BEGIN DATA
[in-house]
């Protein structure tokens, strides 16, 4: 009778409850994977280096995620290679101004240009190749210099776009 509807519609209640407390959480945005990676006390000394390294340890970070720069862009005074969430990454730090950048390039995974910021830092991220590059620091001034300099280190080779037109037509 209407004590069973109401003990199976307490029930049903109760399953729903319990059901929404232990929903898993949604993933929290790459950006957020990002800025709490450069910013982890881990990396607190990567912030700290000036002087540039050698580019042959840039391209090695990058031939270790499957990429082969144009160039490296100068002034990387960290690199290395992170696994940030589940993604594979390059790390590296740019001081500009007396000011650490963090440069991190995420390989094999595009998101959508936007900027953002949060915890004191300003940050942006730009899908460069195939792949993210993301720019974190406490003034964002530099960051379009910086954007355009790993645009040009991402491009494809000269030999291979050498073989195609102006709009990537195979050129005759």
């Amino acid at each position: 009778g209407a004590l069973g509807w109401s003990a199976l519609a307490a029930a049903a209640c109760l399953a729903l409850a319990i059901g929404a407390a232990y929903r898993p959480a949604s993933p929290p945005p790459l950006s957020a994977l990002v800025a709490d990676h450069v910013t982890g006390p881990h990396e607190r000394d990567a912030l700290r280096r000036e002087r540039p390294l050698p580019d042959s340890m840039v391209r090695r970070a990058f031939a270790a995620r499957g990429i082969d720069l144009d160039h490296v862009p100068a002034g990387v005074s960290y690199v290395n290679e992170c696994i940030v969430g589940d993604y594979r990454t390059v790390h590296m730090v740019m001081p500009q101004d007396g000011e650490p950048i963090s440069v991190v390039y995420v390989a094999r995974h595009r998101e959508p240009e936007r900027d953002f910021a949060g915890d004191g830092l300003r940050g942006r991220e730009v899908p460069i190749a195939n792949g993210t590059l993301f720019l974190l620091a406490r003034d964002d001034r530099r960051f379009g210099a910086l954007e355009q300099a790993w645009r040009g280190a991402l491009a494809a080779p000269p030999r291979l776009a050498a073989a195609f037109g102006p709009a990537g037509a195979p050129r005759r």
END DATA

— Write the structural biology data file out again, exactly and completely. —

[in-house]
């Protein structure tokens, strides 16, 4: 009778409850994977280096995620290679101004240009190749210099776009 509807519609209640407390959480945005990676006390000394390294340890970070720069862009005074969430990454730090950048390039995974910021830092991220590059620091001034300099280190080779037109037509 209407004590069973109401003990199976307490029930049903109760399953729903319990059901929404232990929903898993949604993933929290790459950006957020990002800025709490450069910013982890881990990396607190990567912030700290000036002087540039050698580019042959840039391209090695990058031939270790499957990429082969144009160039490296100068002034990387960290690199290395992170696994940030589940993604594979390059790390590296740019001081500009007396000011650490963090440069991190995420390989094999595009998101959508936007900027953002949060915890004191300003940050942006730009899908460069195939792949993210993301720019974190406490003034964002530099960051379009910086954007355009790993645009040009991402491009494809000269030999291979050498073989195609102006709009990537195979050129005759």
């Amino acid at each position: 009778g209407a004590l069973g509807w109401s003990a199976l519609a307490a029930a049903a209640c109760l399953a729903l409850a319990i059901g929404a407390a232990y929903r898993p959480a949604s993933p929290p945005p790459l950006s957020a994977l990002v800025a709490d990676h450069v910013t982890g006390p881990h990396e607190r000394d990567a912030l700290r280096r000036e002087r540039p390294l050698p580019d042959s340890m840039v391209r090695r970070a990058f031939a270790a995620r499957g990429i082969d720069l144009d160039h490296v862009p100068a002034g990387v005074s960290y690199v290395n290679e992170c696994i940030v969430g589940d993604y594979r990454t390059v790390h590296m730090v740019m001081p500009q101004d007396g000011e650490p950048i963090s440069v991190v390039y995420v390989a094999r995974h595009r998101e959508p240009e936007r900027d953002f910021a949060g915890d004191g830092l300003r940050g942006r991220e730009v899908p460069i190749a195939n792949g993210t590059l993301f720019l974190l620091a406490r003034d964002d001034r530099r960051f379009g210099a910086l954007e355009q300099a790993w645009r040009g280190a991402l491009a494809a080779p000269p030999r291979l776009a050498a073989a195609f037109g102006p709009a990537g037509a195979p050129r005759r």